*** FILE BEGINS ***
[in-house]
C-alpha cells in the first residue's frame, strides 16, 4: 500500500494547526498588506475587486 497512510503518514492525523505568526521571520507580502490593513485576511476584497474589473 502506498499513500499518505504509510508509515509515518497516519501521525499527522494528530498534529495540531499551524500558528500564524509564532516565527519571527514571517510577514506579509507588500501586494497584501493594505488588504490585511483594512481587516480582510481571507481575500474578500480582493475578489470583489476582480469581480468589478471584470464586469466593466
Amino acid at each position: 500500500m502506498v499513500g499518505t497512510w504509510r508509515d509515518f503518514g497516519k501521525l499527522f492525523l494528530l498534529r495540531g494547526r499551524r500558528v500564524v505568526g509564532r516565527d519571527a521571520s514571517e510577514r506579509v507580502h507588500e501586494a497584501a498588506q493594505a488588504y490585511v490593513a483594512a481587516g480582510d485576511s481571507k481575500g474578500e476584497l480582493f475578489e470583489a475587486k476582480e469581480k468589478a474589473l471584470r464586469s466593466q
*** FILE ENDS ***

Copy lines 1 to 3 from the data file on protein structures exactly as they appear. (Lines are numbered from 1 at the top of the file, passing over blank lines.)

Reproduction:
[in-house]
C-alpha cells in the first residue's frame, strides 16, 4: 500500500494547526498588506475587486 497512510503518514492525523505568526521571520507580502490593513485576511476584497474589473 502506498499513500499518505504509510508509515509515518497516519501521525499527522494528530498534529495540531499551524500558528500564524509564532516565527519571527514571517510577514506579509507588500501586494497584501493594505488588504490585511483594512481587516480582510481571507481575500474578500480582493475578489470583489476582480469581480468589478471584470464586469466593466
Amino acid at each position: 500500500m502506498v499513500g499518505t497512510w504509510r508509515d509515518f503518514g497516519k501521525l499527522f492525523l494528530l498534529r495540531g494547526r499551524r500558528v500564524v505568526g509564532r516565527d519571527a521571520s514571517e510577514r506579509v507580502h507588500e501586494a497584501a498588506q493594505a488588504y490585511v490593513a483594512a481587516g480582510d485576511s481571507k481575500g474578500e476584497l480582493f475578489e470583489a475587486k476582480e469581480k468589478a474589473l471584470r464586469s466593466q